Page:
Cunha & Vieira (2006) suggest that research in strategy has traditionally been divided into “planning” and “learning” schools of thought. The “planning” school of thought is related to Porter’s (1980) work which suggests that deep knowledge of the environmental variables can provide an organization with a defensible competitive position (Cunha & Vieira, 2006, p. 839). The “learning” school of thought is based in Schumpeterian theories of creative destruction and perpetual disequilibrium (pp. 839-840). Cunha & Vieira suggest that a third paradigm has recently begun to emerge that synthesizes these two schools of thought into a unified “complexity theory of strategy” (p. 840). I would like to suggest however, that this unified complexity theory of strategy is neither new nor recent, but that Schumpeter utilized identical principles commonly found in complexity based approaches to strategic leadership in the formation of his economic theories (Schumpeter, 1993, 2005). Complexity theory proposes that novelty arises when “collections of actors with simple individual behavioral characteristics combine to produce complicated coordinated patterns of group behaviors that change and adapt to environmental circumstances”. In striking parallel, Schumpeter notes “The fundamental economic truth can be formulated as follows: all observable variables seek to place themselves in a certain relation to each other, or in other words, they adapt themselves to changes in data at all times.”
Research on systems dynamics reveals that in simple systems, individual agents in a system may fall into attractor patterns in which similar agents will organize in a collectivist manner and resist variation. Heylighen, (2006) observes “once the components have entered into this mutual arrangement (attractor), they will tend to stick to it, and no longer be able to undergo certain types of relative variation” (p. 3). Schumpeter (1993, 2005) again describes similar observations, “A continuous increase in population and wealth immediately explains an equally continuous improvement of roads and an increase of the mail coaches in circulation in a step-wise adapting manner. But add as many mail coaches as you please, you will never get a railroad in that way” (p. 115).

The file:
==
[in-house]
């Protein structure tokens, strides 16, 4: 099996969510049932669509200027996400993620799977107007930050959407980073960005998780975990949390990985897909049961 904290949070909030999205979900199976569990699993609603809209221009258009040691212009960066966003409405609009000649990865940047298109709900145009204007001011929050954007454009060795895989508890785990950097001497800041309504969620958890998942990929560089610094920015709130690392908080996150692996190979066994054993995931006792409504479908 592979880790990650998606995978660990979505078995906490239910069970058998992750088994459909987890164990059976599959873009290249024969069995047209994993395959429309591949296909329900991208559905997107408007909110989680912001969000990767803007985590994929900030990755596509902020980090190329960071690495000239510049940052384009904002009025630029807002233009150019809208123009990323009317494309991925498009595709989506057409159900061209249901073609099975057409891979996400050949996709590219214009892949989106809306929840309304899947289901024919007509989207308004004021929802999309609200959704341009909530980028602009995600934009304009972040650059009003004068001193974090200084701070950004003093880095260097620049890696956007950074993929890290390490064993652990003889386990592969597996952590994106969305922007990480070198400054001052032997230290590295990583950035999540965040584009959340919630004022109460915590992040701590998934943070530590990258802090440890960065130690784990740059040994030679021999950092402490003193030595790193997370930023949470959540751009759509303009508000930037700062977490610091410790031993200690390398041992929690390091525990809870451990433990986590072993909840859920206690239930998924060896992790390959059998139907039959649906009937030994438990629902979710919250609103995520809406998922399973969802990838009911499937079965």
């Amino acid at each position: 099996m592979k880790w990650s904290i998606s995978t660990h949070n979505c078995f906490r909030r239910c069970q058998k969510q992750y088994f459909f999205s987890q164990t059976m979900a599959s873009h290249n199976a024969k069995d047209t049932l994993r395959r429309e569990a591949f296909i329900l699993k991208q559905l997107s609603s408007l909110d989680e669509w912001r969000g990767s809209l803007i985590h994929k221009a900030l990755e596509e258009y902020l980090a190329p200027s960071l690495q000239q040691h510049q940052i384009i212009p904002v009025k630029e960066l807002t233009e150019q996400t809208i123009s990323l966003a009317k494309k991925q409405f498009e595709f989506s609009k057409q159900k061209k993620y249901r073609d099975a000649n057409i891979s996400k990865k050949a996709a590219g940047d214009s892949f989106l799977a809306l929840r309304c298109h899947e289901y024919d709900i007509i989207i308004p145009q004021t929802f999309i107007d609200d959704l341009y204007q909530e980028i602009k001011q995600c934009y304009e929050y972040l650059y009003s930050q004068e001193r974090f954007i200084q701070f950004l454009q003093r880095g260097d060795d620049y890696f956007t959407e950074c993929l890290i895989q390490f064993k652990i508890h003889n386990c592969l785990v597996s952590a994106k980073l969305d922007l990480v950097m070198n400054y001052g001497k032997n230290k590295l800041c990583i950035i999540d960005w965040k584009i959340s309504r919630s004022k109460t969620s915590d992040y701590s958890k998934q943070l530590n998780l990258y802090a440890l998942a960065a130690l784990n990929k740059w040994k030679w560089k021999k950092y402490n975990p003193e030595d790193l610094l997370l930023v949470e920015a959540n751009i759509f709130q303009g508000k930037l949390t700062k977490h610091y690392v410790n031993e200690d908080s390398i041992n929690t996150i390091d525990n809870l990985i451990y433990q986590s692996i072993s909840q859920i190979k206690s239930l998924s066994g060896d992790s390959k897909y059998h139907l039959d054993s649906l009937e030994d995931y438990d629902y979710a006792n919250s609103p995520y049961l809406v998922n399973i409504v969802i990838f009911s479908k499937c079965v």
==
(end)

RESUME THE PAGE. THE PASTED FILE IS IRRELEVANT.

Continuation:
The difference between a simple system and a complex system according to complexity theory is the introduction of “strange attractors”, which, according to Boal and Schulz (2007), are “products of nonlinearity and interactivity” (p. 413). These types of attractors are considered to be ‘strange’ because they represent a partial move from stasis; systems devolve into chaos if stasis is not maintained, however novelty by its nature contradicts stasis. Such attractors are therefore considered to exist “between stable equilibrium points and complete randomness … these regions are typically referred to as the edge of chaos” (Boal and Schulz, 2007, p. 413). Again Schumpeter (1933, 2005) describes strikingly similar characteristics in his observations, describing the “edge of chaos” in his own terminology noting that novelty arises between determinacy and indeterminacy, “Novelty is the true core of everything that must be accepted as indeterminate in the most profound sense. Novelty always exists together with a wide area of circumstances and processes that, in principle, are deterministic” (p. 113). Schumpeter further describes his view of novelty, distinguishing the concept of “development” from the concept of “growth”, defining growth as a series of linear adaptive steps, and defining novelty or development as phenomena that cannot be traced back through linear steps or linked solely to environmental or any other known causality. Schumpeter never claims to have identified what the source of novelty is exactly other than that it is phenomena; however, he provides further linkage to complexity thinking by noting the similarity with Darwinian adaptation. However he does break with the Darwinian approach in that Schumpeter believed whatever the source of novelty is, if it is discoverable, will be discovered through economics as he suggested that the source of all novelty is inherently related to scarcity, stating that economics is “the origin of all concepts” (p. 118). So while numerous researchers have suggested the merging of deterministic and indeterministic theories into a common complexity theory (Cunha & Vieira, 2006; Holmdahl, 2005; Davis and Eisenhardt, 2005), it would appear that Schumpeter’s approach was already based in complexity theory. Porter’s (1980) equilibrium approach was never an accurate description, and would never lead towards the sustainable differentiation that was the very aim of the theory; rather, equilibrium based approaches have served as a distraction that have led economic strategists and policy makers in exactly the wrong direction. Clearly however, there have been numerous empirical studies to support Porter’s equilibrium approach to strategy, which at the surface could make it appear as though the equilibrium approach has merit by which it can contribute to a larger complexity-based theory of strategic management. The answer to this seeming paradox is perhaps most evident in Wiggins & Ruefli’s (2006) landmark study in which they demonstrated exhaustively that companies which were pursuing equilibrium-based sustained competitive advantage approach did achieve superior growth; however, as would be expected according to Schumpeter’s thesis, the equilibrium based approach overwhelmingly led to diminishing returns and did not provide sustainable competitive advantage. Porter’s approach and related research provide excellent guidance for strategic efficacy within a given norm, however when new norms arise, Porter’s approach offer’s no guidance and can lead towards increasing entrenchment in existing products (McNamara, Vaaler, and Devers 2003; Constantinos & Oyon, 2010). While this paper has not provided evidence beyond Wiggins and Ruefli on the accuracy of disequilibrium over equilibrium based approaches, the linkage supports the notion that empirical research in Schumpeterian economics lends support for complexity theory, and vice versa. Perhaps more importantly, a re-examination of Schumpeterian economics through the lens of complexity theory can provide a framework by which to better understand and to extend upon Schumpeter’s research. Schumpeter noted that he did not believe it would be possible to identify the root cause of novelty, but he also noted “We find novel phenomena in the economy as in any other social domain, and there is no difference between novelty in the economy and elsewhere. As usual, however, our vision is sharper in the economic domain than in other domains, because economics is the most quantitative of all sciences. Of all sciences, not just of the social sciences.” And Schumpeter indicates that perhaps it is possible to identify the source of novelty. “I have used the word ‘impossible.’ I think it is more correct to speak of a new task. This task obviously involves the logical and mathematical, but, at least if there is any truth in what has been said in the above, eventually economics, the origin of all concepts.”